- if we file our taxes, "married but filing separately", my wife has a low income and would not have to pay any capital gains, however we lose a lot of other tax benefits. I haven't figured out how much that would equate to. I'm also not sure if we could sell stock from a joint account if she alone could report the long term capital gains.
Not claiming them as dependents when you could is the worst of both worlds. They will still owe the kiddie tax -and- you will lose the education credits. Reread the "who must file" criteria for form 8615. If the cap gain is $2200+ and they only earn $4K, they still have to file the form whether or not they're your dependents. The IRS is way ahead of you on this, and the only way they get out of paying this tax is to start earning enough money to pay half their annual expenses.

On your second scenario, if you file MFS and sell stock held in a joint account, then you have to be able to explain how and why you divided the gain in an unequal manner. Like ... she owned the stock before the marriage, or it was purchased with her inheritance. If you live in a community property state make sure you read IRS pub 555 thoroughly before you try this. It probably won't give you a lower total tax liability.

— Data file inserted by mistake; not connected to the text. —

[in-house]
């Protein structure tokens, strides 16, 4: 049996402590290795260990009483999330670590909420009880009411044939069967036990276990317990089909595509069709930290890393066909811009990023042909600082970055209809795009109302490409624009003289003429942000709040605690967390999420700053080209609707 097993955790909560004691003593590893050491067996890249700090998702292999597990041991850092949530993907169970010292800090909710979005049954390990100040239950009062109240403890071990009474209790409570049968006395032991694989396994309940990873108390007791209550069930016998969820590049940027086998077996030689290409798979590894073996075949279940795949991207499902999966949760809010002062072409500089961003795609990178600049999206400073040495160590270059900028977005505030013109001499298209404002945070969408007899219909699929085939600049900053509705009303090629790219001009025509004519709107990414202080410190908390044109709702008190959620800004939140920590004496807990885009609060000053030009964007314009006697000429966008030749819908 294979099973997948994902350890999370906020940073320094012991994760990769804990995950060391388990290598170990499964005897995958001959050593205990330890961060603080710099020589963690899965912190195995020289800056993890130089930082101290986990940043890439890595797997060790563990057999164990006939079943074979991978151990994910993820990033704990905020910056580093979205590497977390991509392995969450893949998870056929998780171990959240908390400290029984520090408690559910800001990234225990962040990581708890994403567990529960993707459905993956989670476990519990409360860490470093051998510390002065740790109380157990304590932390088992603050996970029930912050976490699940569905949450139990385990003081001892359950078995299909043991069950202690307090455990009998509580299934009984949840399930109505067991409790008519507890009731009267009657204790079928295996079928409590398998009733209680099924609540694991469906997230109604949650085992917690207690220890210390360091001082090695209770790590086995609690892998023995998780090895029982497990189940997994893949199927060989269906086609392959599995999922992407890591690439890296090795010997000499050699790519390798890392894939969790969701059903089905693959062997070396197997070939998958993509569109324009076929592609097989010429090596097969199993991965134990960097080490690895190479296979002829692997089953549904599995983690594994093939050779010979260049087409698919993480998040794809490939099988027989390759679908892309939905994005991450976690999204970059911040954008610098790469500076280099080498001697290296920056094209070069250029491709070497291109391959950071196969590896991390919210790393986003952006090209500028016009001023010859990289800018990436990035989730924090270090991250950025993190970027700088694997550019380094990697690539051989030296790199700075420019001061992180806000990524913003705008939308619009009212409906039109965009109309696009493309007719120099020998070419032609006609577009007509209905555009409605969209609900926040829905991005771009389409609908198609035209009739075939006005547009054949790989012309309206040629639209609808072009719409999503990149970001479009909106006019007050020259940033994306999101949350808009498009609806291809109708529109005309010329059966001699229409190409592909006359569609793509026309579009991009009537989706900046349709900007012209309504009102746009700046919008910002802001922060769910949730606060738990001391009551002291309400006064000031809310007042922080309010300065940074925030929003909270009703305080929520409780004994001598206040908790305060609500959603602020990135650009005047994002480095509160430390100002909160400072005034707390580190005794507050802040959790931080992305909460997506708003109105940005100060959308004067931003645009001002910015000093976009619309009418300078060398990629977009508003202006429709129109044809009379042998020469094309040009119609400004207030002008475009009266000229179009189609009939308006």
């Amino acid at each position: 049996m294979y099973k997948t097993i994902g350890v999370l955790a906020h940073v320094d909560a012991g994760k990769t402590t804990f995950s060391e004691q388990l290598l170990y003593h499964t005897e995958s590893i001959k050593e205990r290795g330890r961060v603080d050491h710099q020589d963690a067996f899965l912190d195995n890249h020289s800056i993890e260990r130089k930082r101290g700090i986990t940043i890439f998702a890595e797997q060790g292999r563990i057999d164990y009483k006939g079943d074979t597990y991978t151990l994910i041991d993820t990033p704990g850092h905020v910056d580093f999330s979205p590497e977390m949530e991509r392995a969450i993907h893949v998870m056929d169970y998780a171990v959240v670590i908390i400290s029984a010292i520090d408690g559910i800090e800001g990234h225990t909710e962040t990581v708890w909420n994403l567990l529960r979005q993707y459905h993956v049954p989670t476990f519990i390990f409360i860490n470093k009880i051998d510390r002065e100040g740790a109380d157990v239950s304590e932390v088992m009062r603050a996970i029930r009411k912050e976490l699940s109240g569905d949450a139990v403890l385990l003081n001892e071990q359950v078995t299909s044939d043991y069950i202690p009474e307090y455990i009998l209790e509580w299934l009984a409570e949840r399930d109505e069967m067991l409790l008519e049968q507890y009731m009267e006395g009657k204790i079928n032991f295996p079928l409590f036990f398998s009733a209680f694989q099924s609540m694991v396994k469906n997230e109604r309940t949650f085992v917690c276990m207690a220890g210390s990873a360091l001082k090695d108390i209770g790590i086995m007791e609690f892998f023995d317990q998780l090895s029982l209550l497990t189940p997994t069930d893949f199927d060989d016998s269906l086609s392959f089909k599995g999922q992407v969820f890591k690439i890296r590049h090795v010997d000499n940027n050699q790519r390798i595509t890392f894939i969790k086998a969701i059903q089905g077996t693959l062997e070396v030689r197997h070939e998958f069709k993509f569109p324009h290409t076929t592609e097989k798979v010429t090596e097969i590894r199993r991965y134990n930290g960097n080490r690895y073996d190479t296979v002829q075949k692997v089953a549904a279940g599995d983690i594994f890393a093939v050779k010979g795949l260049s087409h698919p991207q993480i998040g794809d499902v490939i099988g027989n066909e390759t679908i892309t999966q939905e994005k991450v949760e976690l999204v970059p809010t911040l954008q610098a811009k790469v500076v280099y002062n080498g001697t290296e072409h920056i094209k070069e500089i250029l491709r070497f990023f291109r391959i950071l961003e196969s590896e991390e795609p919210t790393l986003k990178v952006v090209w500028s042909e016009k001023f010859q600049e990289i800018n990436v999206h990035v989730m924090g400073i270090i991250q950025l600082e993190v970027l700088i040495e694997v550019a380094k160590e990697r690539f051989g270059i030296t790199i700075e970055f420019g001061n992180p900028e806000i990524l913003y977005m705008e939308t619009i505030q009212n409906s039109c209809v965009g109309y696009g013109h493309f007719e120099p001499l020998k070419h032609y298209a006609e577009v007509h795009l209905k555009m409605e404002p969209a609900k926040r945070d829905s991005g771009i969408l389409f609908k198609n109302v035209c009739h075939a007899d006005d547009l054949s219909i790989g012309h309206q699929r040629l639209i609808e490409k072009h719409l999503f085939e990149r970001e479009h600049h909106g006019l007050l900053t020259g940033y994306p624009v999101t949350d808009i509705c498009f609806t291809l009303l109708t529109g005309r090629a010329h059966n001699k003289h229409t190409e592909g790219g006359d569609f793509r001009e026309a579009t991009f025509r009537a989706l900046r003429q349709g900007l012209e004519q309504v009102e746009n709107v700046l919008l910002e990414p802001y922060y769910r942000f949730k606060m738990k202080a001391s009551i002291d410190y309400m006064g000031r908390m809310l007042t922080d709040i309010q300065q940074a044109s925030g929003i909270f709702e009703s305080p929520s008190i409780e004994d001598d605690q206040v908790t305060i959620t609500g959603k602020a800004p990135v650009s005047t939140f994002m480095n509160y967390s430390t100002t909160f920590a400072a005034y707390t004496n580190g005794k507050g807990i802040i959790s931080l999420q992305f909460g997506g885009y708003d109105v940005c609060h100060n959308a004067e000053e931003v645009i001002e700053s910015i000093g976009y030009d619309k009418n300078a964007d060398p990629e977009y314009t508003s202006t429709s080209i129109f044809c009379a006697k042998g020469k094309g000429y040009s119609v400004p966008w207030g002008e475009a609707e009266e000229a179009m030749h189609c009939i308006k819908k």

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Old 12-06-2019, 09:43 PM   #11
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I investigated the kiddie tax and gifting appreciated shares recently and while I am no expert, I came up with about $4700 (1050+1050+2600 2018 numbers) of LTCG that I could gift to each of my kids at the 0% rate. I ran some numbers through Turbo Tax which seemed to confirm this, but I will not feel completely confident until tax time if this is correct. These amounts were sufficient for what I wanted to do which was provide funds to match their Roth contributions.